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Pressures on children’s social care

Report by the Comptroller and Auditor General

This report sets out recent trends in pressures on children’s social care and the response of both national and local government to these pressures. It also sets out analysis we conducted about what is causing variations in children’s social care demand and activity between different local authorities.

Local authorities in England have statutory responsibility for protecting the welfare of children and delivering children’s social care. In extreme cases local authorities may use their statutory powers to place children in need on protection plans or even take them into care. Local authorities are also responsible for delivering non statutory services for all children and young people, such as children’s centres.

One hundred and fifty-two upper-tier local authorities in England are responsible for delivering children’s social care. The Department for Education (the Department) provides statutory guidance on delivering these functions. The Department has overall policy responsibility for children’s services, and has the strategic vision that all vulnerable children, no matter where they live, should have access to high-quality support by 2022. Most funding for children’s services comes from the Ministry of Housing, Communities & Local Government (MHCLG), and services are inspected by the Office for Standards in Education, Children’s Services and Skills (Ofsted). Local authorities are responsible for ensuring that funding for children’s social care is spent with regularity and propriety and achieves value for money.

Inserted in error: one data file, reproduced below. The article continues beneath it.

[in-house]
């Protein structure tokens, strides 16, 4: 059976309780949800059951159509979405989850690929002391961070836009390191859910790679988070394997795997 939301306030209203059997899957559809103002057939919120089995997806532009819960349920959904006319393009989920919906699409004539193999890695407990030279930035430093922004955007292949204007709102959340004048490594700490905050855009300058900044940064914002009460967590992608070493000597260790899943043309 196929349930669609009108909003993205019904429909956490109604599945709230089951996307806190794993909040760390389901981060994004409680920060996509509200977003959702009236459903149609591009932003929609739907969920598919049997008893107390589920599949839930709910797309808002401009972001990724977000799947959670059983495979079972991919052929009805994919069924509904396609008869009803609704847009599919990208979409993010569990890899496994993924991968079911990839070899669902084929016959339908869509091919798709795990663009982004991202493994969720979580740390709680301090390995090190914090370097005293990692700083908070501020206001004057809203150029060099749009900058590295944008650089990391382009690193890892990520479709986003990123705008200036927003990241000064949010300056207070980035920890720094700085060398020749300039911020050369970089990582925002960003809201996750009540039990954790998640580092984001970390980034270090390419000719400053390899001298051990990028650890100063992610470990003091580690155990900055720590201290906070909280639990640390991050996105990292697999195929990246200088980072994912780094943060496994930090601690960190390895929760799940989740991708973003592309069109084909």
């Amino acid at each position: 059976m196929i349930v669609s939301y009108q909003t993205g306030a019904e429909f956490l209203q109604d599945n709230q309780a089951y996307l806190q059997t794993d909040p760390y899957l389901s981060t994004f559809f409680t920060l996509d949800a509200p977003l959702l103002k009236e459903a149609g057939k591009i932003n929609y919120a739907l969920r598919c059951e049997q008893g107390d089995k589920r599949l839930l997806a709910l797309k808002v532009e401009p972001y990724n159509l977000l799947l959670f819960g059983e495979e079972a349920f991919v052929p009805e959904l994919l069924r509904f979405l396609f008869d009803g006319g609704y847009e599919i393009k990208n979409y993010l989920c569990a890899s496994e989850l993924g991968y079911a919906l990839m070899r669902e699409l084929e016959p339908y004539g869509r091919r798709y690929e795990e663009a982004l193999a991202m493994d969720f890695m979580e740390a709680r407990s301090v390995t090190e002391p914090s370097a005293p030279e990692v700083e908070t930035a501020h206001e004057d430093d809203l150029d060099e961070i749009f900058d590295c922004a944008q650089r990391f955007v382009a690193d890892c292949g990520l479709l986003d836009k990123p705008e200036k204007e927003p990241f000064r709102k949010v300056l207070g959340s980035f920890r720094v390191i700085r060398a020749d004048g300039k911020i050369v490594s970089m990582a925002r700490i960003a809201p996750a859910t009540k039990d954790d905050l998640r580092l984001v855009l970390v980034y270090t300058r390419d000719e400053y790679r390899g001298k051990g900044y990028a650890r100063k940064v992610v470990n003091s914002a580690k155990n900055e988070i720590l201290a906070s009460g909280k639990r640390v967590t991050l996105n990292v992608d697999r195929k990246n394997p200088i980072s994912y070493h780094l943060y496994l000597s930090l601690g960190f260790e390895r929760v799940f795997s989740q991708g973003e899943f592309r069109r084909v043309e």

This report is about children’s social care in England and the pressures on these services. We examine the pressures that stem from demand for children’s social services, which we define as referrals to children’s social care. We also examine the pressures that stem from the activity that local authorities undertake in response to actual or perceived demand. Local authorities in England are responsible for setting the thresholds at which they decide to work with vulnerable children, and are therefore responsible for managing demand for their own children’s social care. Referrals are the initial measure of demand, and the subsequent level of local authority activity in response to referrals is filtered through local thresholds for action and perceptions of risk.

As both the National Audit Office (NAO) and the Committee of Public Accounts have previously reported, local authorities’ finances and services are increasingly under strain. In 2016 the Committee of Public Accounts concluded that the Department seemed worryingly complacent that nothing could be done to improve children’s services more quickly, and that the Department lacked a credible plan for how and by when it would make a difference and ensure that local authorities were intervening effectively to make a difference to children’s lives. Until recently, the Department has not seen it as a central part of its responsibilities to understand drivers in demand for children’s social care across all local authorities. Unless adequate and effective children’s social care is in place, children in need of help or protection will be exposed to neglect, abuse or harm.